Most significantly, however, is the importance that prosecutors, defense attorneys, and even judges remain actively knowledgeable on forensic sciences, including their technological advancements as well as their limitations.  With new forensic processes coming out while old procedures are invalidated, all criminal law practitioners should remain current on forensic technology, starting, for instance, by reading the NAS report in order to better and more fully understand these sciences and types of evidence.  Ultimately, abiding by these standards will not only help our justice system act more effectively and efficiently in affecting criminal prosecutions, but—more importantly—will prevent innocent persons similar to Kevin Martin from being wrongly accused and convicted by our system.

As for Kevin Martin, he is happy to be finally getting the recognition that he deserves after serving a lengthy prison sentence for a crime he did not commit—a tragic life circumstance that most of us can’t even begin to imagine.  In an interview with Mr. Martin himself, he stated “I believe the truth will be known,” noting that “I’m here to tell my truth [and] what I lived through”—an experience that no person should ever be subjected to in our criminal justice system.[11]

Monika Mastellone
Senior Editor, Criminal Law Practitioner 

[1] Interview with Bernie Grimm, Criminal Defense Attorney, The Law Office of Bernard Grimm, in Washington, D.C. (March 27, 2014) (noting that the gun used in the commission of the crime was actually found in the home of this other individual).
[2] 2005 Defense filing of “Finding of Facts” at 1-3, United States v. Kevin Martin, F-6679-82 (citing the FBI hair analysis report).
[3] Id. at 1 (citing the FBI hair analysis report).
[4] Id. at 3 (citing FBI Hair Examiner’s notes).
[5] See Strengthening Forensic Science in the United States: A Path Forward, National Research Council, (The National Academic Press 2009) 157-161 (describing the unreliability and development of hair analysis).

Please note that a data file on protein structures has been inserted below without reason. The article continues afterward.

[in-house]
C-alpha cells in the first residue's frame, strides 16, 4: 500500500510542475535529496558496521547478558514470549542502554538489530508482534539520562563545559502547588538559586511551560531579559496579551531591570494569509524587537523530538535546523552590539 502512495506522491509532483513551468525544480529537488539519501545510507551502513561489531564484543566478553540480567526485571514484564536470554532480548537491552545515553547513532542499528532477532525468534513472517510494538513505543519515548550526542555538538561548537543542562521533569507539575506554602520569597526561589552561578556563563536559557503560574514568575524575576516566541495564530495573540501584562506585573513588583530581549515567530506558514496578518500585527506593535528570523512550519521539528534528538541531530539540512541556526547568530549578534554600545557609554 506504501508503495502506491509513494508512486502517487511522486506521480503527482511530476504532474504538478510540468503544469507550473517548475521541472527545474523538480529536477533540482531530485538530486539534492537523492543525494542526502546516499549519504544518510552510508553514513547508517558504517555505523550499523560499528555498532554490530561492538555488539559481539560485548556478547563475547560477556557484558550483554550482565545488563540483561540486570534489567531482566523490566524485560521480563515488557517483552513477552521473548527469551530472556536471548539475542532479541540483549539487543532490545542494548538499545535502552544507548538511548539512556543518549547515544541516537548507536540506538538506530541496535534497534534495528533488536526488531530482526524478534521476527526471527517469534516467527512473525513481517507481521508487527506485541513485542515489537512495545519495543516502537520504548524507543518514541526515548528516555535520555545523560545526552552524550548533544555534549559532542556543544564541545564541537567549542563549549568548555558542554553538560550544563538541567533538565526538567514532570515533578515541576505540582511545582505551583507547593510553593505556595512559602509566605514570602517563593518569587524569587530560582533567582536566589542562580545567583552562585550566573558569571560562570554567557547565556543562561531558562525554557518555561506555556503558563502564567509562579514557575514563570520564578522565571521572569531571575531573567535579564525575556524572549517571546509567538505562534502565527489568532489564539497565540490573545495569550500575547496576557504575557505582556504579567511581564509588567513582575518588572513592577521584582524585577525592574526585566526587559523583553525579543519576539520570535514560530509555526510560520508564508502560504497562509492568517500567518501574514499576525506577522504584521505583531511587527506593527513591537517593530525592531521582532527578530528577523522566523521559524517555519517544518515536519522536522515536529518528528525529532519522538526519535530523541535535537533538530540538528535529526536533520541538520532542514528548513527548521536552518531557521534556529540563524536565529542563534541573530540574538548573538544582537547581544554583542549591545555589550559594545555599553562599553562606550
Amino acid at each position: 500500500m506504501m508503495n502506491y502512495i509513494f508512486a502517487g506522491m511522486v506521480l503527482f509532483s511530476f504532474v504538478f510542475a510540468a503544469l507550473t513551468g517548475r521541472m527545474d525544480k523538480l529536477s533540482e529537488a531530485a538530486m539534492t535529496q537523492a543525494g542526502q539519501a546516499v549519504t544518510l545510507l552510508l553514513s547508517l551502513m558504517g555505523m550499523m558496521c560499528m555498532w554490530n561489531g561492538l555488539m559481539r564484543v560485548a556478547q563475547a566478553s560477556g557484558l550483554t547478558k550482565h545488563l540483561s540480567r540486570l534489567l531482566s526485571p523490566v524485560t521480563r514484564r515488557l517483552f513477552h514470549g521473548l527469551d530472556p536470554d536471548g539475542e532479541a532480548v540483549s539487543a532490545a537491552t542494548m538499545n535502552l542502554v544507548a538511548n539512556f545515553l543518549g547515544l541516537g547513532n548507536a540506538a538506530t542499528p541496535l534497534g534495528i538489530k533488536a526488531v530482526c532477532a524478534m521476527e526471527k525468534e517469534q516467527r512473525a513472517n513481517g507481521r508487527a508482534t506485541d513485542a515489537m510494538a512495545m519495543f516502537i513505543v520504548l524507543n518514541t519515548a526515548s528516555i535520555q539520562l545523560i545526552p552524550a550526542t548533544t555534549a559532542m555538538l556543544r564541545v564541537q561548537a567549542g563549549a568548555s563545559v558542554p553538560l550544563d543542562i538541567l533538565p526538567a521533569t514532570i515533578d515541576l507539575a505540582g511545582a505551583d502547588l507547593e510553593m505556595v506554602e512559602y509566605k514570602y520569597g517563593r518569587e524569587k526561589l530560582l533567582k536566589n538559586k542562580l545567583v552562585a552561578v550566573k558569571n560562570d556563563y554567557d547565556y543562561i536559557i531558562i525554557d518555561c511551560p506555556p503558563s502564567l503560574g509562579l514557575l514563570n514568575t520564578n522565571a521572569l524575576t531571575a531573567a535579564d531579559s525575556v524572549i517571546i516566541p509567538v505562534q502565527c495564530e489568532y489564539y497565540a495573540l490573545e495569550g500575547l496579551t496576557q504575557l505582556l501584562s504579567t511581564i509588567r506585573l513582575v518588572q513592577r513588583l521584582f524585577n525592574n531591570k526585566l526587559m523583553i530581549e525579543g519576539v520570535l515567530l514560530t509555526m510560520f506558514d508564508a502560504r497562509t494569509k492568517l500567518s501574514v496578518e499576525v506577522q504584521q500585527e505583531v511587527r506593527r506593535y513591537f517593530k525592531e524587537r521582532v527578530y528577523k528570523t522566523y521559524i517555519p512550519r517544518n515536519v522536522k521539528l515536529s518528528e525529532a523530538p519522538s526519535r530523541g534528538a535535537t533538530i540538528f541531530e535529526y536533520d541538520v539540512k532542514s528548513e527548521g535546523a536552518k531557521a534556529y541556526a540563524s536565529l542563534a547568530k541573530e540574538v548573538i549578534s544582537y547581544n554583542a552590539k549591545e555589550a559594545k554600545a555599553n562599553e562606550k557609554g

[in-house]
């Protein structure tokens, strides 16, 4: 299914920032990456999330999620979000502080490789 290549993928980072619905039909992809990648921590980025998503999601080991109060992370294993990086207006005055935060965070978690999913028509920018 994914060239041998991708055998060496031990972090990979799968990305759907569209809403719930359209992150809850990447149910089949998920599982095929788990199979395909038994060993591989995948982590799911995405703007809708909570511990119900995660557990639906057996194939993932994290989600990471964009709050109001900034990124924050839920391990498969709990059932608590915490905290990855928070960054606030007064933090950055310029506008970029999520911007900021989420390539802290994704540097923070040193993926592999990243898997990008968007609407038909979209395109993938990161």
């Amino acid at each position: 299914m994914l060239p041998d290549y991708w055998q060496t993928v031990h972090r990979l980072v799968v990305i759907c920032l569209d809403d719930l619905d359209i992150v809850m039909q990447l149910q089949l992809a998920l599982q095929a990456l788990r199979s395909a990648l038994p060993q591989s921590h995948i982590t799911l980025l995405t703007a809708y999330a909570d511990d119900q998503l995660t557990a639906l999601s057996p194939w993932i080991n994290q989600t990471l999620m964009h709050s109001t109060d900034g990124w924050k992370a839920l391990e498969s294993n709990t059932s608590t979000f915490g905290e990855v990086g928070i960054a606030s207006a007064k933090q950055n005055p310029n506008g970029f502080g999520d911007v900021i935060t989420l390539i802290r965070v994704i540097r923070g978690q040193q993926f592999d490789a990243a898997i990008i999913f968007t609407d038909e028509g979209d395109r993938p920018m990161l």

[6] Interview with Bernie Grimm, supra note 1.
[7] Finding of Facts, supra note 2, at 4 (citing the 1984 plea hearing transcript).
[8] Id.
[9] Interview with Bernie Grimm, supra note 1.
[10] Id.
[11] Telephone Interview with Kevin Martin (March 29, 2014); E-mail from Kevin Martin, to Monika Mastellone (March 30, 2014) (on file with author). 


  1. An excellent article that covers a tragic case and offers suggestions as to what's necessary going forward to avoid such travesties in the future. However, it's not the justice system that fails the wrongfully convicted, it's the people that are charged with ensuring that the system works. I'm an advocate of reward and punishment when it comes to all work and it should be especially applied within the justice system to those who manage the system. Prosecutors who lie and mislead, police who botch investigations and defense lawyers asleep at the wheel all need to face their own "bar of justice." There are enough awards that are conferred so let's also figure out a way in which prosecutors, cops, defense attorneys, investigators, judges, etc. are called out when such appalling mistakes put an innocent man or woman behind bars. Though it may be years later, promoting who did what to whom may not be directly possible, but at least the publicizing of the errors will serve to embarrass the contributors, perhaps affect their then current position and serve notice on those currently working in the justice system that bad acts have consequences.

  2. I have a friend who needs a lawyer. Is there someone that I can call for a criminal lawyer? I need a lawyer who does a good job.